An outlier is an observation that is inconsistent with the rest of the data. There are many causes of outliers. Understanding the outliers in your data helps you understand the underlying phenomena that you are studying, and improve your practices to avoid outliers caused by human errors. The Empirical Rule and IQR rule are two popular methods for identifying outliers. They are two different methods, but they essentially do the same thing. They decide on a threshold (a number). If an observation is greater than the threshold, then it is considered an outlier. What is special about calculating a statistical outlier, rather than just finding the highest value? In searching for outliers, you find what percent of your data you can expect to see in different ranges. At the end of the day, you can decide how strict you want to be about what you consider an outlier, but doing these calculations will give you a better sense and intuition for your data.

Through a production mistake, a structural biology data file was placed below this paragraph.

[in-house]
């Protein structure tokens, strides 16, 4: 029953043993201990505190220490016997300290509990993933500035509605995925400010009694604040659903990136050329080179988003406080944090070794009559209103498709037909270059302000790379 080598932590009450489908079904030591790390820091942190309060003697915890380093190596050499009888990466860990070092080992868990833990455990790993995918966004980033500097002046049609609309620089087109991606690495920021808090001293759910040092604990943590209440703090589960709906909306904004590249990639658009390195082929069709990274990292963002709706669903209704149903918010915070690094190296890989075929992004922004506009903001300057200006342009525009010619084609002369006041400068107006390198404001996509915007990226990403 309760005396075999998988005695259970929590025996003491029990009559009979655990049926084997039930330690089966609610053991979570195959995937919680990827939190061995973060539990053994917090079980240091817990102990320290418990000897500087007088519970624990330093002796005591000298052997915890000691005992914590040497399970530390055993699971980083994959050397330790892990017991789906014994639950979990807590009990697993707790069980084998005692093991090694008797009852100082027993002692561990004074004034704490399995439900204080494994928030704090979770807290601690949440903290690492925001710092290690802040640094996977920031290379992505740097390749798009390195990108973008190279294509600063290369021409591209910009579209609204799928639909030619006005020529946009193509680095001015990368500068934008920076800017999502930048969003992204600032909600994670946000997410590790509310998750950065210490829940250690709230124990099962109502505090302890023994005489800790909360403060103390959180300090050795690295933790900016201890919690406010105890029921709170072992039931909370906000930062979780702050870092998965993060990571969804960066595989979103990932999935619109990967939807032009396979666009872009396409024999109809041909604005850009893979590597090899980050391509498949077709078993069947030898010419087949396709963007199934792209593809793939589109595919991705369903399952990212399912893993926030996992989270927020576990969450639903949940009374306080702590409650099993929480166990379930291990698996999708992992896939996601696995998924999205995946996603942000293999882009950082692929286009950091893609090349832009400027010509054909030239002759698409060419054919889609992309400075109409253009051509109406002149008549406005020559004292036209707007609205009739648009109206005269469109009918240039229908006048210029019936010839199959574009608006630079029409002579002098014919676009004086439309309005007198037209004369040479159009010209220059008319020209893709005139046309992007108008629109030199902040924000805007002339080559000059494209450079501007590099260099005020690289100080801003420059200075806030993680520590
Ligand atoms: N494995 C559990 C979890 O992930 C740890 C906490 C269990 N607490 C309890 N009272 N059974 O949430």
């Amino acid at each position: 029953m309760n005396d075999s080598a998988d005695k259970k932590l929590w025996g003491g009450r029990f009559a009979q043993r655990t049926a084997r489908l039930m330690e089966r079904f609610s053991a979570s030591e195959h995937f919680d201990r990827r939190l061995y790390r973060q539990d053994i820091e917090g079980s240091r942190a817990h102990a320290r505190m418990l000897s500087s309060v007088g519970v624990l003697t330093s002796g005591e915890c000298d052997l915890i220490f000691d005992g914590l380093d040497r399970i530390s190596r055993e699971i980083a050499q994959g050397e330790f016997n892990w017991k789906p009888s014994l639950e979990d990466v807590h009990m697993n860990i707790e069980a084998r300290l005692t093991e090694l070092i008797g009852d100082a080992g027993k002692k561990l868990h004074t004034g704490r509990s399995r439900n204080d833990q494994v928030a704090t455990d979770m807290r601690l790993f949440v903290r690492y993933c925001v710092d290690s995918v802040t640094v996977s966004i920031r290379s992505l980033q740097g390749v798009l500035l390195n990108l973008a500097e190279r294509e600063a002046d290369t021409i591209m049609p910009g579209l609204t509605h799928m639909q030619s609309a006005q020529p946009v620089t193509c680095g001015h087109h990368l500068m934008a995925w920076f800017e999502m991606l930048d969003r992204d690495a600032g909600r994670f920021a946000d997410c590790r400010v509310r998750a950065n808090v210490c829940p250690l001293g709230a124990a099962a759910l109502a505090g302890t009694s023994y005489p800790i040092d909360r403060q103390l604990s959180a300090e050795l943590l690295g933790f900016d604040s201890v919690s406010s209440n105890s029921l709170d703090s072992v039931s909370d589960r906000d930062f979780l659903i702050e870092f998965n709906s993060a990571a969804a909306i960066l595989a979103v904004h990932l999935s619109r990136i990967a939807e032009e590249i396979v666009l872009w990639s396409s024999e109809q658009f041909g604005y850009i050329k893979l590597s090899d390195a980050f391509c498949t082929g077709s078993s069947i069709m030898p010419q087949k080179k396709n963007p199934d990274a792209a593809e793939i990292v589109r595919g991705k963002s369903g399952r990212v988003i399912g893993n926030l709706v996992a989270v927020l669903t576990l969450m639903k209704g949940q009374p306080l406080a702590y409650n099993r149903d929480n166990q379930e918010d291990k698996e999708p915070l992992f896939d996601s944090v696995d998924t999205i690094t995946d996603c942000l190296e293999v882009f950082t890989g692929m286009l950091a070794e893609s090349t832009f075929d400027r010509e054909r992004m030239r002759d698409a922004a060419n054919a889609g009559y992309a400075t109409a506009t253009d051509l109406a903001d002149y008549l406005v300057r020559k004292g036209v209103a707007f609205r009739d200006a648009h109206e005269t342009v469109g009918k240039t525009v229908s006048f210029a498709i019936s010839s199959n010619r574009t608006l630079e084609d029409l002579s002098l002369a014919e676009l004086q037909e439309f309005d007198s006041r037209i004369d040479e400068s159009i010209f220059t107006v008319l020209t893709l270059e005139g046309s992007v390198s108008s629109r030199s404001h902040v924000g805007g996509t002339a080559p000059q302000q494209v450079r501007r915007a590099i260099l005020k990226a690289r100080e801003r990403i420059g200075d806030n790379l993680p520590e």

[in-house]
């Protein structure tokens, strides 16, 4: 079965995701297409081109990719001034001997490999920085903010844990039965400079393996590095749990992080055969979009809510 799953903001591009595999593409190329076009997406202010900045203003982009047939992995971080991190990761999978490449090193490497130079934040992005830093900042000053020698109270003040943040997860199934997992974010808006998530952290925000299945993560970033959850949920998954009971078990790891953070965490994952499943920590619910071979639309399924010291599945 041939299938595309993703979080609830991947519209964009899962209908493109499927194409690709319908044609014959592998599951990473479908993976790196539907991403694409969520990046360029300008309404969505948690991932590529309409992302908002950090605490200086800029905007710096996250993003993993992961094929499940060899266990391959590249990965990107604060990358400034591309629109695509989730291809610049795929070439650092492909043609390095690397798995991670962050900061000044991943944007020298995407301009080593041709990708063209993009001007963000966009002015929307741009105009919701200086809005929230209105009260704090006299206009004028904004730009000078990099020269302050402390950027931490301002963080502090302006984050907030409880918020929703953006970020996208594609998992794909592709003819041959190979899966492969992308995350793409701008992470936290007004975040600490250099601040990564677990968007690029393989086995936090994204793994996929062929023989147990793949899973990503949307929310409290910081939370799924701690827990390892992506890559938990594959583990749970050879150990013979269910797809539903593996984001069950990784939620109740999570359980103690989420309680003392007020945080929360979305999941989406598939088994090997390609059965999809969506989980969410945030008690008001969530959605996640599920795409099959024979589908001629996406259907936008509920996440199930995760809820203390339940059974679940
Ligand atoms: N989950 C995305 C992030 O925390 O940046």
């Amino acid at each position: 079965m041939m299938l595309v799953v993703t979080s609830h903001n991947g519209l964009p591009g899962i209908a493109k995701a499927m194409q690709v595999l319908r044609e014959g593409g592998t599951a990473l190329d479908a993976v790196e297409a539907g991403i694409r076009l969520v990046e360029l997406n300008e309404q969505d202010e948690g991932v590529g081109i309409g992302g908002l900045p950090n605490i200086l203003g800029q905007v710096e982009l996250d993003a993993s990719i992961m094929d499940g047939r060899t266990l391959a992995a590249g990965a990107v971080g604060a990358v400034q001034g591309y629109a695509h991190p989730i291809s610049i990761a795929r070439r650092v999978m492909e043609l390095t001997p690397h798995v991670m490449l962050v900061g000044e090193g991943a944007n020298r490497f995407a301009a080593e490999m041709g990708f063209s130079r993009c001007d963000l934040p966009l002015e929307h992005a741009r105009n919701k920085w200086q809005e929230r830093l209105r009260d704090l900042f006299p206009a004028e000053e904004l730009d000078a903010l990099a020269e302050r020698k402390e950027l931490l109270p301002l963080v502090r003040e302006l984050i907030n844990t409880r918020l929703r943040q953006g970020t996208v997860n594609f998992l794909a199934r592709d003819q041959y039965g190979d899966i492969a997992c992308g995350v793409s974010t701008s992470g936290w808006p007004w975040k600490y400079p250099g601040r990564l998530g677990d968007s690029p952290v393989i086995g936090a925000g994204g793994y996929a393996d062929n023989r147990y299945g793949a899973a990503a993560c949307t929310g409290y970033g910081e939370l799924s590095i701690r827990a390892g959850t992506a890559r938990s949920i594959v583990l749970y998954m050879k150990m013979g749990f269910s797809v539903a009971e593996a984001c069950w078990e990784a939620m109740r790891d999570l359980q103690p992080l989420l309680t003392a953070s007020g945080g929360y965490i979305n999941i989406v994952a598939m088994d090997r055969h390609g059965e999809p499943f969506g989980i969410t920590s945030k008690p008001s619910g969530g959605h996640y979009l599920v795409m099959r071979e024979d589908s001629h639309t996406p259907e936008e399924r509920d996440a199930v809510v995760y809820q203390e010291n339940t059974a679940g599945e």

The empirical rule states that normally distributed data will have about 68% of the data contained within plus or minus 1 standard deviation from the mean. 95% of the data is contained within plus or minus 2 standard deviations from the mean and 99.7% is contained within plus or minus 3 standard deviations from the mean. The empirical rule describes how much data is contained within different sections of the distribution, but doesn’t set a limit as to what constitutes an outlier. However, it is popular to consider anything beyond 3 standard deviations from the mean to be an outlier because an observation that extreme would only occur 0.3% of the time.
IQR stands for inter-quartile range and refers to the distance between the 75th percentile (Q3) and 25th percentile (Q1). Thus, the interquartile range finds the middle 50% of the data.
The IQR rule states that any observation that is more extreme than:
is an outlier.
The interquartile range contains 50% of the population and 1.5 * IQR contains about 99.3% of the population. If an observation lies outside of this range it means that it only occurs 0.7% of the time, which would make it rare and possibly an outlier.
The graphic below illustrates the difference between the IQR rule and the empirical rule.
Figure 3 is a boxplot, which is another representation of the IQR rule. The line in the middle of the box is the median. The edges of the box are the 25th and 75th percentiles. The lines coming out of the boxes are sometimes called “whiskers”. The dots past the ends of the whiskers are labeled as outliers according to the IQR rule.